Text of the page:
3 Signs You’re In A Toxic Relationship
Know the difference between a rough patch and a toxic rut.
Emily fields = someone who could get some advice about this
Via ABC Family
Several years ago, I was in the most toxic relationship I’ve ever been in. After a year of ups and downs (mostly downs), it was one relatively minor incident that pushed me to have the courage to leave for good. Toxic and I were having some landscaping done in the yard and she was overseeing the contractors, as she had a background in managing landscapers. One morning, she asked me to call the team lead with a complaint. I confessed that I wasn’t comfortable because she was the contact person and I didn’t have all the information. She left for work and called me a few hours later to “make sure (I) took care of it”. I reiterated that I didn’t have enough information to make an informed complaint. Like the flip of a switch, she was suddenly angry and condescending, hissing at me “In the time we have been talking about this you could have just called them!” That was it. Being spoken to like a child, or worse, like a worthless human being was the final straw for me. I ended it that night. Looking back, it seems like a minor incident, after all the other bullshit that happened. But when I examine it further, I realized that within that one situation were 3 warning signs I was in a toxic relationship.
1. Disrespect is pervasive.
Respect is a key pillar of healthy relationships. Renowned relationship expert Dr. John Gottman cites contempt as one of the key predictors that a relationship will end. Contempt is using words, tone of voice, body language, or actions that convey the message that the other person is worthless and unimportant to you. The way Toxic spoke to me, along with disregard for my feelings about it was blatant disrespect. Because it wasn’t the first time, or the twentieth time, I was unwilling to accept it any longer.
2. Chaos is a way of life.
It’ s one thing for relationships to go through hard times, it’s another for day to day life to be chaos. Walking on egg shells became a way of life with Toxic. I spent a lot of time trying not to upset her so she wouldn’t fly off the handle. The littlest thing could quickly turn into an aggressive, emotionally violent confrontation, much like the phone call about the contractors. Healthy relationships bring balance, connection, trust, empathy, and passion. When chaos abounds, chances are your relationship has reached a toxic level and it’s time to leave.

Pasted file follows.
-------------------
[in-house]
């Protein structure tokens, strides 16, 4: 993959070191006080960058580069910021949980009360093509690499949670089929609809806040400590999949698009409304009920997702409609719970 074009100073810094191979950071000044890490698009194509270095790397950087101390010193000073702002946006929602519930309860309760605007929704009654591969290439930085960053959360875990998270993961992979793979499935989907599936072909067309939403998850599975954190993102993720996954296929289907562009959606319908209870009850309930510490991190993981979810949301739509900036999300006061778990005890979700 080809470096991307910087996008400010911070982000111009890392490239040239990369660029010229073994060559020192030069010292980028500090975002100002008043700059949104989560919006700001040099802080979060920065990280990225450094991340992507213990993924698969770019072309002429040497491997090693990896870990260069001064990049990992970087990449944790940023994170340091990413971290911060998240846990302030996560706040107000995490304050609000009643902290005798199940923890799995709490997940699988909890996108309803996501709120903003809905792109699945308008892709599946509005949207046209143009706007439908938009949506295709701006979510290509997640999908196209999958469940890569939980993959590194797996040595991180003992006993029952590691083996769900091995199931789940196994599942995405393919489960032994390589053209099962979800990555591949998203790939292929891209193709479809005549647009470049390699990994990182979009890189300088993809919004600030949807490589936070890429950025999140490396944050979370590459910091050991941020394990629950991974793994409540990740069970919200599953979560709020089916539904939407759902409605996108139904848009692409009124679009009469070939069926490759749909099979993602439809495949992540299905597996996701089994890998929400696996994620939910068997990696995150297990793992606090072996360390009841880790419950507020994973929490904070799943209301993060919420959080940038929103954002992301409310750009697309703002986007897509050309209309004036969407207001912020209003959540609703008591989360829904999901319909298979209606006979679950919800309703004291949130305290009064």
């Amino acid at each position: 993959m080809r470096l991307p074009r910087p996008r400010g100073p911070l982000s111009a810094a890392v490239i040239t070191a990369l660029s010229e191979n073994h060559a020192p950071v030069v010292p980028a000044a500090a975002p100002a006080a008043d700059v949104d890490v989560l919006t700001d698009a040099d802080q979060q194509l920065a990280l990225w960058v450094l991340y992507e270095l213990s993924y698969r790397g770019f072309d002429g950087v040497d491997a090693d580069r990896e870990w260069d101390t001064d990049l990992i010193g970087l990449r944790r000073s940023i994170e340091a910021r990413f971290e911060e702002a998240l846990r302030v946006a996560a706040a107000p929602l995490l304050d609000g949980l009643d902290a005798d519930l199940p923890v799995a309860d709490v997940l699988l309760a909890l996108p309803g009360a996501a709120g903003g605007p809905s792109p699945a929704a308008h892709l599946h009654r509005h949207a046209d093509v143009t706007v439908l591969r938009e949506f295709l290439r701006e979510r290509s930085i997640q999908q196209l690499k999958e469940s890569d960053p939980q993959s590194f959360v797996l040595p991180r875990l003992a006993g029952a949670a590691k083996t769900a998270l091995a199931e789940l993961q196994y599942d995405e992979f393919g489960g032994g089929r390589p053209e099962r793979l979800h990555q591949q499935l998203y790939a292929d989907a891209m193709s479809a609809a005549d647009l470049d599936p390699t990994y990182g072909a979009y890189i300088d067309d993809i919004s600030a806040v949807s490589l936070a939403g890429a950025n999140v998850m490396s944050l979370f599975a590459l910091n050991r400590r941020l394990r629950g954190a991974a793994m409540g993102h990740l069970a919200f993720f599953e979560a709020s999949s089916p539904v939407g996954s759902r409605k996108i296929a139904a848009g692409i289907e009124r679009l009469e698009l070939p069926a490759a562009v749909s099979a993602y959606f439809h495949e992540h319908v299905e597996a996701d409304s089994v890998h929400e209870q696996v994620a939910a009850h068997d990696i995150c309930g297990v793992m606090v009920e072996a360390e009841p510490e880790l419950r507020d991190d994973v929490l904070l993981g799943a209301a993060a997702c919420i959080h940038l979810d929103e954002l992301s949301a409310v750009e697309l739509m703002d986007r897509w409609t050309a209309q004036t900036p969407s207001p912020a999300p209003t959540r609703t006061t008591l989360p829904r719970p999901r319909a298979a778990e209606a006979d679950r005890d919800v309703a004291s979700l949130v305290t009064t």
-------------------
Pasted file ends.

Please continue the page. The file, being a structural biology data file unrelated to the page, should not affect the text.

3. Blame is her go to.
Taking responsibility for our part in miscommunications and challenges in relationships is central to building a healthy relationship. Whether due to a personality disorder, untreated addiction or general immaturity, some people, at certain points in their lives lack the capacity for taking responsibility for themselves. You can spot this when she will not say I’m sorry, or when she does something shitty and then blames it on you. Toxic didn’t want to deal with the conflict that would arise by voicing a complaint so she blamed me for not “taking care of it”. Blame in relationships is not only useless, but very damaging if it’s repeated over time.
When relationships go through challenges, it can be tempting to self-protect and run for the hills. But most relationships are healthy and worth investing in. However, disrespect, chaos and blame may be signs you’re in something deeper and the relationship isn’t the right one for you. The key is to pay attention to patterns over time.
To read more about healthy dating, check out Girls’ Guide to Healthy Dating or read Girls’ Guide to Healthy Dating: Between the Break Up and the Next U-Haul.
About the author:
Kim Baker, author of the Girls’ Guide to Healthy Dating: Between the Breakup and the Next U-Haul, is a dating columnist and writer whose writing examines healthier dating through the lens of mindfulness and self-care. Find her at www.girlsguidetohealthydating.com or join her email list by texting gg2dating to 22828, message and date rates may apply.